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The Synoptic Gospels (Matthew, Mark, and Luke) make it clear that the Twelve were at the Last Supper, a Passover meal, with Jesus. Were these twelve men the only followers of Jesus who shared this special meal?

The Gospels don’t plainly mention anyone else being present. However, there are hints that other disciples were also with Jesus to celebrate the Last Supper the day before his crucifixion. These other disciples may well have included women. Let’s look at the evidence.

Women were with Jesus in Jerusalem

A few times when reading the Gospels, women are suddenly referred to in a way that indicates they were there all along, even though they had not been previously mentioned. For example, in Luke 8:3 we are told that a group of many women had been following Jesus around Galilee, but this is the first time we are told about them. Likewise, some of these women may have been at the Last Supper but the Gospel writers didn’t note their presence.

Women weren’t required to travel to Jerusalem to observe the Passover. This was only an obligation of Jewish men. However, many women from Galilee had travelled with Jesus to Jerusalem and remained close by when he was crucified the day after the Last Supper. Did these Galilean women travel all the way to Jerusalem but not share this meal with their Lord?

It’s hard to imagine these dedicated, devoted, and spiritually savvy women from Galilee missing out on sharing such a significant meal with their dear friend and spiritual leader.

Furthermore, Jesus had spent the previous days in Bethany, perhaps in Mary and Martha’s home. Two (or six) days before the Passover, Mary had anointed Jesus with expensive ointment and then wiped his feet with her hair, and Jesus plainly connected Mary’s anointing with his impending burial (Matt. 26:12; Mark 14:8; John 12:1-3). Did the sisters then stay in Bethany and not go with Jesus to nearby Jerusalem?[1]

Moreover, women like Martha, who was experienced in organising meals, may have offered to help with the Last Supper (cf. John 12:2).

The Twelve as Witnesses

In Matthew’s and Mark’s Gospels, it sounds like disciples other than the Twelve made the preparations for the Passover meal (Matt. 26:17ff; Mark 14:12ff). In Luke’s Gospel, however, Jesus tells Peter and John to make the preparations (Luke 22:8ff). Nevertheless, the three synoptic Gospels make a point of saying that the Twelve Apostles were at the meal.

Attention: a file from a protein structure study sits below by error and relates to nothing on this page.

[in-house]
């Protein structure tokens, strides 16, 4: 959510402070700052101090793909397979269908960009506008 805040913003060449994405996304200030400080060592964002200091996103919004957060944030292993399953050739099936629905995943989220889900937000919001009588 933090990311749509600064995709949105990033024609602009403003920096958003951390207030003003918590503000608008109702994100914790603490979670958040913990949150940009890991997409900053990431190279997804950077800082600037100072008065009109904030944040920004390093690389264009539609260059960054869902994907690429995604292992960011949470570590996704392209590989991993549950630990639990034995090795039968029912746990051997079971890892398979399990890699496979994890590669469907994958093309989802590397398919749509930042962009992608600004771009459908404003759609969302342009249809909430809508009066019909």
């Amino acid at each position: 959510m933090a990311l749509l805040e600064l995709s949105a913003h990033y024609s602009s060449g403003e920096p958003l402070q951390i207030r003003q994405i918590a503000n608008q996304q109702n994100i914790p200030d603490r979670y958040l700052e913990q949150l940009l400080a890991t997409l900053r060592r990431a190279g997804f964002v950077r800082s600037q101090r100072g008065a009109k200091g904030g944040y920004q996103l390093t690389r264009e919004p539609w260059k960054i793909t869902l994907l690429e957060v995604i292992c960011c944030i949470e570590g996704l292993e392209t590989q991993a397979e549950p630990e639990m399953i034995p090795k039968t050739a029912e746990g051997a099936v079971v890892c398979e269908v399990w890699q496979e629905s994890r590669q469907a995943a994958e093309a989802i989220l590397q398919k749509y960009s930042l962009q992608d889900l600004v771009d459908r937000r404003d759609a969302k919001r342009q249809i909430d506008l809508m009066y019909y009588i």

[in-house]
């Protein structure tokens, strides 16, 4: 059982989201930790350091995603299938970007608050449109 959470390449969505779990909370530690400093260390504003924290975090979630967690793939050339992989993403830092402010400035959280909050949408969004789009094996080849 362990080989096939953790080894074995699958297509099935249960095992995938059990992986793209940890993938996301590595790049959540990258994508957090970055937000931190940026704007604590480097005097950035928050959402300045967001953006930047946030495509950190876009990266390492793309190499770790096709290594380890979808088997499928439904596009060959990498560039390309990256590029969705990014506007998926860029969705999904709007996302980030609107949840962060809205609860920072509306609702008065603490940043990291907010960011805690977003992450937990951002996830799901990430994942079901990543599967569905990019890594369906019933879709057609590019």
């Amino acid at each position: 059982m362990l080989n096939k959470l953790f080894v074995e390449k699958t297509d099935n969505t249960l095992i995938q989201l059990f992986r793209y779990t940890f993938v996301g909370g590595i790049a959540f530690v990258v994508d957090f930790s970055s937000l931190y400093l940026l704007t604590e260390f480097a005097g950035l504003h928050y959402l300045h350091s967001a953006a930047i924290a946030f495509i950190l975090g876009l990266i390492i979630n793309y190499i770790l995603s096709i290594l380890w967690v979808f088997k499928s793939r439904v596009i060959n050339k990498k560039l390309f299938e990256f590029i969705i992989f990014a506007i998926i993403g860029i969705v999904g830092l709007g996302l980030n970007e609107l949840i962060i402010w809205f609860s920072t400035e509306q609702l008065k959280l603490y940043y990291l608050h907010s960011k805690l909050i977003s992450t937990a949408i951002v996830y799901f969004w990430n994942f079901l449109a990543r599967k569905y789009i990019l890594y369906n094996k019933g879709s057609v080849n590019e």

“When evening came, he was seated (literally, ‘reclining’) at the table with the Twelve” (Matthew 26:20).
“When evening came, Jesus arrived with the Twelve” (Mark 14:17).
“When the hour came, he sat (‘reclined’) at the table, and the apostles with him” (Luke 22:14).[2]

One of the main roles of the Twelve was to be Jesus’s witnesses. The Last Supper and the teachings Jesus gave during the meal were a significant part of his life and ministry. So it makes sense that the Gospel writers would make the point that the Twelve were present at this key event.

What doesn’t make as much sense is when Jesus says this about his betrayer during the meal: “It is one of the Twelve—the one who is dipping bread in the bowl with me” (Mark 14:20). Why would Jesus say that the betrayer is one of the Twelve if they were the only ones present?[3]

Were Joseph (called Barsabbas) and Matthias at the Last Supper? These were the two who were nominated to fill the place soon to be vacated by Judas Iscariot. Peter said Judas’s successor was to be selected,

“from among the men who have accompanied us during the whole time the Lord Jesus went in and out among us—beginning from the baptism of John until the day he was taken up from us—from among these, it is necessary that one become a witness with us of his resurrection” (Acts 1:21-22, italics added).

Joseph and Matthias met this requirement which indicates they were at the Last Supper. Moreover, the phrase “from among the men” suggests that Joseph and Matthias were chosen from a group of several men who had been with Jesus “the whole time” which would have included the Last Supper.

Was Cleopas at the Last Supper?

In his Gospel, Luke includes the story of Cleopas and his companion who were heading back towards Emmaus after they had been in Jerusalem for the Passover (Luke 24:13-35). These two men met the resurrected Jesus on the road, but did not recognise him at first.[4] Luke writes that it was when Jesus “took the bread, blessed and broke it, and gave it to them” that “their eyes were opened, and they recognised him” (Luke 24:30-31). Cleopas and his friend later tell the disciples that Jesus “was made known to them in the breaking of the bread” (Luke 24:35).

Luke used similar language two chapters earlier in his account of the Last Supper.

“And [Jesus] took bread, gave thanks, broke it, gave it to them, and said, ‘This is my body, which is given for you. Do this in remembrance of me’” (Luke 22:19).

Cleopas and his friend’s statement becomes more meaningful if we understand that they were at the Last Supper with Jesus. This seems to be the connection Luke is drawing with his repeated language.

It appears there was more than the Twelve at Jesus’s Last Supper.[5] But were women present also?

“All of you”

I’ve heard some say that women cannot have been at the table with Jesus. They say that, according to a Middle-Eastern custom, women did not eat with men; women ate after the men were finished. Assuming this was how things were done in first-century Judea, it could have been a custom that Jesus ignored. Jesus often disregarded religious and social traditions that hindered loving and helping people.